So if anyone is reading this, I’d like to ask:

How did Che Guevara and/or Steve Biko influence you?

At the time of their deaths they had a great influence on the youth of their day — do they mean anything for the youth of today?

4 Comments leave one →
  1. masuzyo nyirongo permalink
    29 July 2008 12:41 pm

    I love biko and his bravery to conqure oppression i am a zambian a unionist at the copperbelt unversity and i hugely publcise the sacrificial lives of che and biko they were simply agents of delivery of human dignity, lets honour them posthumously please.

  2. Paul Adams permalink
    8 September 2008 10:28 am

    Hi there. Both Steve and Che are very motivational for me. They were timeless and should be remembered today for their idealism and passion.
    I discovered Steve in my 30’s and feel his discourse is very relevant (and sorely needed) today. I’m a ‘Celtic Capetonian’ – don’t like the label ‘white’ as it says nothing – how bland- but have always found Steve’s comments on identity and culture challenging. It’s not easy being a symapthetic leftie Christian as most church -going folk are politically very conservative.
    It’s great that Chavez is carrying on Che’s work in out modern era, which proves his life is still an inspiration to Latin American leaders.We must also remember that Jesus too was
    also in essence, very revolutionary though.
    He was anti oppression and was full of compassion for the poor and downtrodden. Yet, what is wonderful is that He is coming again to establish His Kingdom which will be based on justice and righteousness.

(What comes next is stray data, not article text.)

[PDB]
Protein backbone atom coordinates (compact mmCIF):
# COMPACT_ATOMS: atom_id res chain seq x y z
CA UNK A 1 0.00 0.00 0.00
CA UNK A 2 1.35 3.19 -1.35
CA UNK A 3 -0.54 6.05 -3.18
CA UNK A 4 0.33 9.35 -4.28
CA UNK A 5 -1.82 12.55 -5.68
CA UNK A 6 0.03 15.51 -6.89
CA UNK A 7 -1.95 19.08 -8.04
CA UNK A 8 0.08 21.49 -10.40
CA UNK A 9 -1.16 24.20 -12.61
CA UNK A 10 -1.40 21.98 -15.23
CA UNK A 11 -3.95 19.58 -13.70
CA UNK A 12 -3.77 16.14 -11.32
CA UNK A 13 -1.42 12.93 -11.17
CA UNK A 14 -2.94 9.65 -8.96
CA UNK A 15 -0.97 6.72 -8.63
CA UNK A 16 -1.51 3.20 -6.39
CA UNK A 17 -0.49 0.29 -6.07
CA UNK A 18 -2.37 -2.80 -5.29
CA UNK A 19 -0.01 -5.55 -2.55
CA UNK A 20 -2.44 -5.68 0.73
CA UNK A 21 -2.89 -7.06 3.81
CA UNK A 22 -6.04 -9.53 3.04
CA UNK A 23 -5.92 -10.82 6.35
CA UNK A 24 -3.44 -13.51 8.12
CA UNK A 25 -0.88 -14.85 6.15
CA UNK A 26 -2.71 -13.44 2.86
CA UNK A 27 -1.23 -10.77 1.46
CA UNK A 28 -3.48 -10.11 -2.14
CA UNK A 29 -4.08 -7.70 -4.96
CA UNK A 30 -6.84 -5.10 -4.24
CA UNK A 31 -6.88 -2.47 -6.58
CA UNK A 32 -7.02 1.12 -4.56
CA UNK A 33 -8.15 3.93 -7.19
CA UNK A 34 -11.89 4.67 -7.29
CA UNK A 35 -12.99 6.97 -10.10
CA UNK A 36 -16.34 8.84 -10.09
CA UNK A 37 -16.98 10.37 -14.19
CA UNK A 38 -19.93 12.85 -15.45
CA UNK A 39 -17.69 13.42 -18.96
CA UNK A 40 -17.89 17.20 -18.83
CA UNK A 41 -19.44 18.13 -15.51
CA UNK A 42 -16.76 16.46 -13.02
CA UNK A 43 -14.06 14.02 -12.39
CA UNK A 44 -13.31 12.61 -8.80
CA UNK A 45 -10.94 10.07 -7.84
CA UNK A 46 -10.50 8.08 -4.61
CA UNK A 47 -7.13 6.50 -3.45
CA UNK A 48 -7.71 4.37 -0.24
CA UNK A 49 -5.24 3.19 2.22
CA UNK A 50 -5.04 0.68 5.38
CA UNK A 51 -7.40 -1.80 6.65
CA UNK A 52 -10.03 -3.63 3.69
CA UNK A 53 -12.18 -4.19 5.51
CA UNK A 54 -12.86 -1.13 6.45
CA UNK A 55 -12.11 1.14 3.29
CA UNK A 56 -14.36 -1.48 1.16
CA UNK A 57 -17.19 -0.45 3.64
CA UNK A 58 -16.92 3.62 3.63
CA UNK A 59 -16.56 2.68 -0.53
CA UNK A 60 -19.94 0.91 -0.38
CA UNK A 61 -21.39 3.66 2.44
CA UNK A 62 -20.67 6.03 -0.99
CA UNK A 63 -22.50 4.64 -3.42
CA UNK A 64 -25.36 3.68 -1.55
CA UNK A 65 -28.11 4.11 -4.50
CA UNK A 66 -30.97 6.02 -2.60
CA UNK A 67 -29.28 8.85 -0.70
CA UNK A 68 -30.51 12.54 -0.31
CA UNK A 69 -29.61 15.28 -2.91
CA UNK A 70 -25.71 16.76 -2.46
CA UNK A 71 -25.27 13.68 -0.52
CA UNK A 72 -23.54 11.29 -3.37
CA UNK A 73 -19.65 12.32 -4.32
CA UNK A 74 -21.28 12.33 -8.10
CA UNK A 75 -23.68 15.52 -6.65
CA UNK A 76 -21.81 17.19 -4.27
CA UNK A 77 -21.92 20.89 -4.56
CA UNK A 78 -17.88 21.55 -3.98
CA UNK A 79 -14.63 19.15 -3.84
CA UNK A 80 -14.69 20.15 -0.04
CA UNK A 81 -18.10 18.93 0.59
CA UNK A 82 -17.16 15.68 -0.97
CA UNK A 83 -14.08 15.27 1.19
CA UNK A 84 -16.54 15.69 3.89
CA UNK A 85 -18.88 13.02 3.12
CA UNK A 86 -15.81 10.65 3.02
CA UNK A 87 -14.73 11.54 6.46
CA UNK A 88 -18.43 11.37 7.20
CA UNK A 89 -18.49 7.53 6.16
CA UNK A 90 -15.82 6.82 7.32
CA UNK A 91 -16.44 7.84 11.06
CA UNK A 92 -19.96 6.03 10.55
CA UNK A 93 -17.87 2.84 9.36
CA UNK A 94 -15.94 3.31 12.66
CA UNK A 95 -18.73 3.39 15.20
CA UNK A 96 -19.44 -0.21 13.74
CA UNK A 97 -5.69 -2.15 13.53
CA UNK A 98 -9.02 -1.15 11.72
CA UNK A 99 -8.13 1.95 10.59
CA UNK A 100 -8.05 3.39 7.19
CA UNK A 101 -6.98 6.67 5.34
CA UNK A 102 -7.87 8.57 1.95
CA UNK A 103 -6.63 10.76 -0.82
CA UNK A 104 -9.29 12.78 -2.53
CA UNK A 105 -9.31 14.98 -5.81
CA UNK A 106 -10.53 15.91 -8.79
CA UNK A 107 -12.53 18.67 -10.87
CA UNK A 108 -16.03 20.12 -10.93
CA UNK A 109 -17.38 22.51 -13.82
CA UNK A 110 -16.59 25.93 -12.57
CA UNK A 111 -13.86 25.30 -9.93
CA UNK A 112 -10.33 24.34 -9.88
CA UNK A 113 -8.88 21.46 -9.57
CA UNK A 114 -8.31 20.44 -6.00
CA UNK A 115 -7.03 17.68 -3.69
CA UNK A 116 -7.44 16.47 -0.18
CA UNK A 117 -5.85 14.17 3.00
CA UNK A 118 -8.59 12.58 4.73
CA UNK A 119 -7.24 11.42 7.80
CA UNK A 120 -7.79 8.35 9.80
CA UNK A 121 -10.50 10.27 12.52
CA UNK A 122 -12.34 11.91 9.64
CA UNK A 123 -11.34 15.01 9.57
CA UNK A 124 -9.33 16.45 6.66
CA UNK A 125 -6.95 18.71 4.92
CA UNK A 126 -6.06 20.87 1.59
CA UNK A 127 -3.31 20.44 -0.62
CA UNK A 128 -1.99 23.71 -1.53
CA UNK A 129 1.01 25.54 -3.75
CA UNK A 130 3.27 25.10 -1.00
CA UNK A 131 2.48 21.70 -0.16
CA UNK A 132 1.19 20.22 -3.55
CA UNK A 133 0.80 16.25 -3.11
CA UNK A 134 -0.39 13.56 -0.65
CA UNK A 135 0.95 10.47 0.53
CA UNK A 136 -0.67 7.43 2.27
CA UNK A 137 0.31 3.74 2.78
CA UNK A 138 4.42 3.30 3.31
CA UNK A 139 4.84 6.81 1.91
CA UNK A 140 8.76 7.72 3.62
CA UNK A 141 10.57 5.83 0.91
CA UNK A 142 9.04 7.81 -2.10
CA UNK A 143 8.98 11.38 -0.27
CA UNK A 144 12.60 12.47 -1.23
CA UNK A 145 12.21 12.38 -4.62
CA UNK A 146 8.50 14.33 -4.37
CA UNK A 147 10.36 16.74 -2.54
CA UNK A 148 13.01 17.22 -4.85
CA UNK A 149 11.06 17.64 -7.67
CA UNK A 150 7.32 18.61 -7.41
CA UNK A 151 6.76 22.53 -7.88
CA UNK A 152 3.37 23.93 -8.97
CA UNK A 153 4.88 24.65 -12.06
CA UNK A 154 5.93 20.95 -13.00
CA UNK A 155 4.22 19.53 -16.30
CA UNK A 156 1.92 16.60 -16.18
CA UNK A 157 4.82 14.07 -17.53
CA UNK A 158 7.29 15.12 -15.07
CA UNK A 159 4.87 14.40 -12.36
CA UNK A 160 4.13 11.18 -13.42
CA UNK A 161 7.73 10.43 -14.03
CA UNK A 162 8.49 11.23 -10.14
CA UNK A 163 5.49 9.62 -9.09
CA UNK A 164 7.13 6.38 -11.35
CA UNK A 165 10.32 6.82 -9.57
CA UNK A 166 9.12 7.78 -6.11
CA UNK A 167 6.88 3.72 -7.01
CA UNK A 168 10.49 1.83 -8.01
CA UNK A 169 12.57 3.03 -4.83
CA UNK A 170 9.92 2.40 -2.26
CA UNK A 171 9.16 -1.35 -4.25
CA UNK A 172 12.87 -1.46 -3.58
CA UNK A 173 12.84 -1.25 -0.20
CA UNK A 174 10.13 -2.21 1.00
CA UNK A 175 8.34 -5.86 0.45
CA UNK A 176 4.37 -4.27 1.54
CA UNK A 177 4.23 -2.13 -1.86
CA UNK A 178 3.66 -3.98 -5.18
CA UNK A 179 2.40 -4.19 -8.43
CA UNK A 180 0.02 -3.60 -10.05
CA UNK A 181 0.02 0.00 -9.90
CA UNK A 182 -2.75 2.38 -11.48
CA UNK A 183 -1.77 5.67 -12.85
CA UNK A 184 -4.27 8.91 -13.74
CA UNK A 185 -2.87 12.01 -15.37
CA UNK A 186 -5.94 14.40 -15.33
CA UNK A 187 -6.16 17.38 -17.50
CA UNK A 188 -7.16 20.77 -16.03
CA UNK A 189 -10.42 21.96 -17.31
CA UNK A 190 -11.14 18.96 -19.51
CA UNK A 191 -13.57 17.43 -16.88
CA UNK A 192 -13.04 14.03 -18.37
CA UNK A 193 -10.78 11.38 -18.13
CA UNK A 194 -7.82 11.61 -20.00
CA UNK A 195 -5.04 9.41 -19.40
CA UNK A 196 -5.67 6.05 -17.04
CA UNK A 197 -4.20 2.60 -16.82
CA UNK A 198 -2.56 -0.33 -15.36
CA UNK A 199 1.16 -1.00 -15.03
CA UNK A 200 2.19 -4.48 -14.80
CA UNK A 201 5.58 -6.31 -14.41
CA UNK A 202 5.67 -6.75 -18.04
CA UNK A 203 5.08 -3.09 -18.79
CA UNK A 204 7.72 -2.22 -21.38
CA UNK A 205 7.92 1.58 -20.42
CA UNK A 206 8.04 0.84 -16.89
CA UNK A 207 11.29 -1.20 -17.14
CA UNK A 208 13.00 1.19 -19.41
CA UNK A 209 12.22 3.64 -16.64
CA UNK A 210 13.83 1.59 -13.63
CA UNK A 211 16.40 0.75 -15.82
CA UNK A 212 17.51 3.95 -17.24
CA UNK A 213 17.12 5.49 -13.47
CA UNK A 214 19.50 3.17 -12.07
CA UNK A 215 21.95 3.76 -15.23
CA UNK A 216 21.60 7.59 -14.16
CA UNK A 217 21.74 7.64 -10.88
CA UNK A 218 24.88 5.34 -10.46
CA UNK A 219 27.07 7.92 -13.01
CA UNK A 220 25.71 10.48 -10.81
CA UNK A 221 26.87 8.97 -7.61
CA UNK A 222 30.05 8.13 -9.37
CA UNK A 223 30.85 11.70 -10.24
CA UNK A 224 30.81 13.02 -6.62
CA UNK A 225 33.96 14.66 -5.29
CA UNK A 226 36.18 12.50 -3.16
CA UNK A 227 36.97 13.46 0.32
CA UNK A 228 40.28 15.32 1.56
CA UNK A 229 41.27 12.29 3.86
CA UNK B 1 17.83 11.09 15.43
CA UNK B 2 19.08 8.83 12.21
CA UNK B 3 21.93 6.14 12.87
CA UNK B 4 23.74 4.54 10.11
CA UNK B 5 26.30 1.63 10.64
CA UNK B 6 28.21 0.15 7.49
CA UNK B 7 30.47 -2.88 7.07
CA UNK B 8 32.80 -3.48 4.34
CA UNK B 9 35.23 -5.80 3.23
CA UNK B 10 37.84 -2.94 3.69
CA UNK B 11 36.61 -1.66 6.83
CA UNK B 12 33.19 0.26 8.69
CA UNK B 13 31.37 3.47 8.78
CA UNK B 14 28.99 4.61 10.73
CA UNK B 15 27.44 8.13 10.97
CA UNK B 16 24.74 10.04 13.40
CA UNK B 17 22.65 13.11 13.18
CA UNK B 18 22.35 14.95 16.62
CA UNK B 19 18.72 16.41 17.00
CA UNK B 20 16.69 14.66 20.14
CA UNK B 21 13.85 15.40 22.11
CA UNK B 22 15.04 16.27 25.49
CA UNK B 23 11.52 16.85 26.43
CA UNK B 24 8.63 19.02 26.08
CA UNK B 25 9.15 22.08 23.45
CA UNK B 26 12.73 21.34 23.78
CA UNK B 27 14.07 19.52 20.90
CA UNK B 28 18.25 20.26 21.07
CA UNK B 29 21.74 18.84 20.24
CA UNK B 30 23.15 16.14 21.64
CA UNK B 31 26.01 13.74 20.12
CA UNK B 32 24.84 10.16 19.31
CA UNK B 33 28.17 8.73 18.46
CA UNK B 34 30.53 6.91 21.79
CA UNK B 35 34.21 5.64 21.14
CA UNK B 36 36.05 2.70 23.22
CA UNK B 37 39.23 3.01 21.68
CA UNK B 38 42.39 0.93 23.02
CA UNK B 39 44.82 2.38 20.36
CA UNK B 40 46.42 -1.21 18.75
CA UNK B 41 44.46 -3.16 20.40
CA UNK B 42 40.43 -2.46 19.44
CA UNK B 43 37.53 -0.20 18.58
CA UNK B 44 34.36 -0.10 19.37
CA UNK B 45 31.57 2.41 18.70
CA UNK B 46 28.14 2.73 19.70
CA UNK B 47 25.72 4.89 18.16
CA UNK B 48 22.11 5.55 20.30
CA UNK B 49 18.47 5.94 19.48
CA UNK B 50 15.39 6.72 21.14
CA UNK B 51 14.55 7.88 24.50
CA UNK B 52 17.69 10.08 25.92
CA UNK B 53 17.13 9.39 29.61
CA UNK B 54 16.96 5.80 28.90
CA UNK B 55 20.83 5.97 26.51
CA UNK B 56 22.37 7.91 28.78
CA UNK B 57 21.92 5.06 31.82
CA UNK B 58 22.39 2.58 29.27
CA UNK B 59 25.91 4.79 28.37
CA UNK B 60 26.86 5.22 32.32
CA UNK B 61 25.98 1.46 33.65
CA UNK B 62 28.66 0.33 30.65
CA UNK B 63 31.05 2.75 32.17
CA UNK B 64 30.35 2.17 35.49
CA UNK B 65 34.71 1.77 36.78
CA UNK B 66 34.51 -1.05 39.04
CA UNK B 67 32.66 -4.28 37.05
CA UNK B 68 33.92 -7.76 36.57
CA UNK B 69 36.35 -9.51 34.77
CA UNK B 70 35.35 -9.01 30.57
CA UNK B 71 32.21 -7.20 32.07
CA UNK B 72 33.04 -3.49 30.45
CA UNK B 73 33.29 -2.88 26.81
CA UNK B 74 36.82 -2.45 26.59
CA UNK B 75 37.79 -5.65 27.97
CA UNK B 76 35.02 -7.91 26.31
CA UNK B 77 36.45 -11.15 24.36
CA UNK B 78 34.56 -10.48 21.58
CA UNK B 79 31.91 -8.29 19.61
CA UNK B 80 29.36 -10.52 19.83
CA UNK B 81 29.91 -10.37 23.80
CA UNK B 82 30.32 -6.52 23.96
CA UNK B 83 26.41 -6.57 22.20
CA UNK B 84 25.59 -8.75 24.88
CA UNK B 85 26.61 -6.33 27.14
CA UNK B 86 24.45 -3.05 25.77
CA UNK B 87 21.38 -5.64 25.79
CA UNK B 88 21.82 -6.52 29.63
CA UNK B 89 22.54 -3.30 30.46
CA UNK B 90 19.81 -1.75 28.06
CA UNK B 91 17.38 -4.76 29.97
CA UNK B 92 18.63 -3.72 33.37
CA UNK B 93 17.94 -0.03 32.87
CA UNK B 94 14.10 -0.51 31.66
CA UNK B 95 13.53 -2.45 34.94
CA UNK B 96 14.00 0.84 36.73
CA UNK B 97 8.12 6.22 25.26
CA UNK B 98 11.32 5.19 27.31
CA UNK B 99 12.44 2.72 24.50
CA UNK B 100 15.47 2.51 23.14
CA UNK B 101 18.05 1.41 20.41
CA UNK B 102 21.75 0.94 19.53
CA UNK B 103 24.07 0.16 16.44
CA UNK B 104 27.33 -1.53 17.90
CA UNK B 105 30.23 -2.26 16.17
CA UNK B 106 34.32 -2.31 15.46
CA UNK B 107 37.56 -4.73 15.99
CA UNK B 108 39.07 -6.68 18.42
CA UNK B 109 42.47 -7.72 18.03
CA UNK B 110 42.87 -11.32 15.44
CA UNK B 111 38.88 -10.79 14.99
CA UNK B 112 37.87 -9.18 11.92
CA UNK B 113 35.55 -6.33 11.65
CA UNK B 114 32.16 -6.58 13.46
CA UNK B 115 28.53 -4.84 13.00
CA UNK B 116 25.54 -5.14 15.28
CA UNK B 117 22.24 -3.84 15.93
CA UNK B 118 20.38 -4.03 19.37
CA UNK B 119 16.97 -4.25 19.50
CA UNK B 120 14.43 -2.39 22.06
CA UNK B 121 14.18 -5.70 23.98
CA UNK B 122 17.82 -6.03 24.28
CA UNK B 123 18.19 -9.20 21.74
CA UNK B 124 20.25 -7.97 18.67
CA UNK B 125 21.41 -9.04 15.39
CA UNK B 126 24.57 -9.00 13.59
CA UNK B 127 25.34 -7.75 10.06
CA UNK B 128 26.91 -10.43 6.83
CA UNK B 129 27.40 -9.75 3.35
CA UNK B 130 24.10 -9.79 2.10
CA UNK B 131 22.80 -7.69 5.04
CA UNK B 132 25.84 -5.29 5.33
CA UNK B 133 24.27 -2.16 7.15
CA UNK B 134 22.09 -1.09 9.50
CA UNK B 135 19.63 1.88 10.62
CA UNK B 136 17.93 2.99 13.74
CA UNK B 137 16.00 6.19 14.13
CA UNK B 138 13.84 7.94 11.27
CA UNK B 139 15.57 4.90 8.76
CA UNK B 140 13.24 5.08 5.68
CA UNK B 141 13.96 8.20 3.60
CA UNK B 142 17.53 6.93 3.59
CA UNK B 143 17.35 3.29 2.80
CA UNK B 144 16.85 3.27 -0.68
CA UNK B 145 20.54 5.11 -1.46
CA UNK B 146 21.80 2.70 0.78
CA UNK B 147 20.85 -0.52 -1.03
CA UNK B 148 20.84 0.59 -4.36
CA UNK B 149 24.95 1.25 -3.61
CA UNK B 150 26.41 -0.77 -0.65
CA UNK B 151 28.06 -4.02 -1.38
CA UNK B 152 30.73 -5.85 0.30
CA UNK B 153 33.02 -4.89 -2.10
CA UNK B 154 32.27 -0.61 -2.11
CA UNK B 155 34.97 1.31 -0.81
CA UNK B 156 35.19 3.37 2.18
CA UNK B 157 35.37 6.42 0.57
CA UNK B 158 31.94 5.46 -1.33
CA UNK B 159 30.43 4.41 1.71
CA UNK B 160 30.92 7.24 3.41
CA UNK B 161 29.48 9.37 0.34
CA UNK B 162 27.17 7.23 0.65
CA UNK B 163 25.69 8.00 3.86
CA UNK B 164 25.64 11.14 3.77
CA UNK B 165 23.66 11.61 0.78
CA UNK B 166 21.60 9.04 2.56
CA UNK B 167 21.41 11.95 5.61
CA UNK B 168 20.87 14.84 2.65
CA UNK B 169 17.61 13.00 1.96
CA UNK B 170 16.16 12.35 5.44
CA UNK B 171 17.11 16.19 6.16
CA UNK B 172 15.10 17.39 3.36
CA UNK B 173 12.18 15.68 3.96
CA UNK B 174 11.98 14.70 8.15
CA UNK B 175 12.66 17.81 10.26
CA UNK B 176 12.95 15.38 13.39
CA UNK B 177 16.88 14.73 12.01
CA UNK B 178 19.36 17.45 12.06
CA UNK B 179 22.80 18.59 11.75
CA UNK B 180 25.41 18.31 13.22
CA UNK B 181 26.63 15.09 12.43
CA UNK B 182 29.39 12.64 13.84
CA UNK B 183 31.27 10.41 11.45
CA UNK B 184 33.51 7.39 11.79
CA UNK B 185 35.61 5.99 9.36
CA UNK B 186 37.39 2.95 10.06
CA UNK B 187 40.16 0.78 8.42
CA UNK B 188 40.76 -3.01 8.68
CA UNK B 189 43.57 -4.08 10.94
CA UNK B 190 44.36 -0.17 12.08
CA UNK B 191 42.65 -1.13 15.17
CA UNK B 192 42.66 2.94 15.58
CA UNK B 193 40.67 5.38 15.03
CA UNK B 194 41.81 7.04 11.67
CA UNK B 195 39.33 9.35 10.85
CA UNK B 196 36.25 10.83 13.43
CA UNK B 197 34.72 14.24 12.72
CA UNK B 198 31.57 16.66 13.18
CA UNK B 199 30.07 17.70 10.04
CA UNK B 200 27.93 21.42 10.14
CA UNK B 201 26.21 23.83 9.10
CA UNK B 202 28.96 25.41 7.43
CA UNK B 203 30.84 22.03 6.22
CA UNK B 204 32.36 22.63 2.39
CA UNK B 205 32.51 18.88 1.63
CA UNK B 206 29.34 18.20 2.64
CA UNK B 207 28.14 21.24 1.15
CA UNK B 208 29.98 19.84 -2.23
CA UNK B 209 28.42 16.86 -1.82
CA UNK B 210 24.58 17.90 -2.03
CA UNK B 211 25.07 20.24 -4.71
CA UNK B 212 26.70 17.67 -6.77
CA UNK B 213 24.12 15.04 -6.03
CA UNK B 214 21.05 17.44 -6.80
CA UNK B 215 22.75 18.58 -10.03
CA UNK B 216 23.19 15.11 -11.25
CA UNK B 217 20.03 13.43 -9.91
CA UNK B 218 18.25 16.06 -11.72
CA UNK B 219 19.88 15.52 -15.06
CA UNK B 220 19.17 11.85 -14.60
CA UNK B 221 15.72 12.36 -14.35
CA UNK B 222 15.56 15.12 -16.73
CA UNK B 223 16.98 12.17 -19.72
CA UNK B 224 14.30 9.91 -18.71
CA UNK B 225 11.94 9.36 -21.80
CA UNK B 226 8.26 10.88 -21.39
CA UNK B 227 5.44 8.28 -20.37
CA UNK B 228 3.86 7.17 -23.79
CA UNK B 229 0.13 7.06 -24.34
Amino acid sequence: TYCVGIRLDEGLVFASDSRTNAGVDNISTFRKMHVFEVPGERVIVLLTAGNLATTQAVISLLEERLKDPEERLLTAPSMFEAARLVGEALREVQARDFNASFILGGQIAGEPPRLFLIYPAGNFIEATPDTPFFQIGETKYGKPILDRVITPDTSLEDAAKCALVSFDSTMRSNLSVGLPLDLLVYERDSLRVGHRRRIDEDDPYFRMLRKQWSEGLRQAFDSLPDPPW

The fact that we can know Him who was the ultimate revolutionary in fact is really challenging to all of us.
    Glad to find your site! Keep up the good work
    Paul Adams (CT)

  3. Cassie permalink
    21 March 2009 12:51 am

    Definitely. Both were amazing men and leaders. It’s a shame we don’t here much about them in the United States. Not many people know who they are or what they did, but I am so thankful for their legacies and hope that we have brave, determined leaders like them in the future. I agree that Jesus was a revolutionary too, but history is vague and muddies over that fact. It would have been amazing to have met any of these great men personally. I also think it is amazing that all of the liberation movements were interconnected. No one person was his sole influence. Ideas, symbols, and texts were transferred throughout Africa and the Americas. I love it. We can never forget that we are in a global fight for freedom and justice. Amandla!

  4. Erkan Karakus permalink
    9 October 2010 8:03 pm

    How did Che Guevara and/or Steve Biko influence you?

    I think main question is did “Che and Biko” influence you or not. So you can understand from answer that he/she has soul or not.. If one person who know Biko and Che still living for money this means that you can find his/her equal in the zoo in different shape…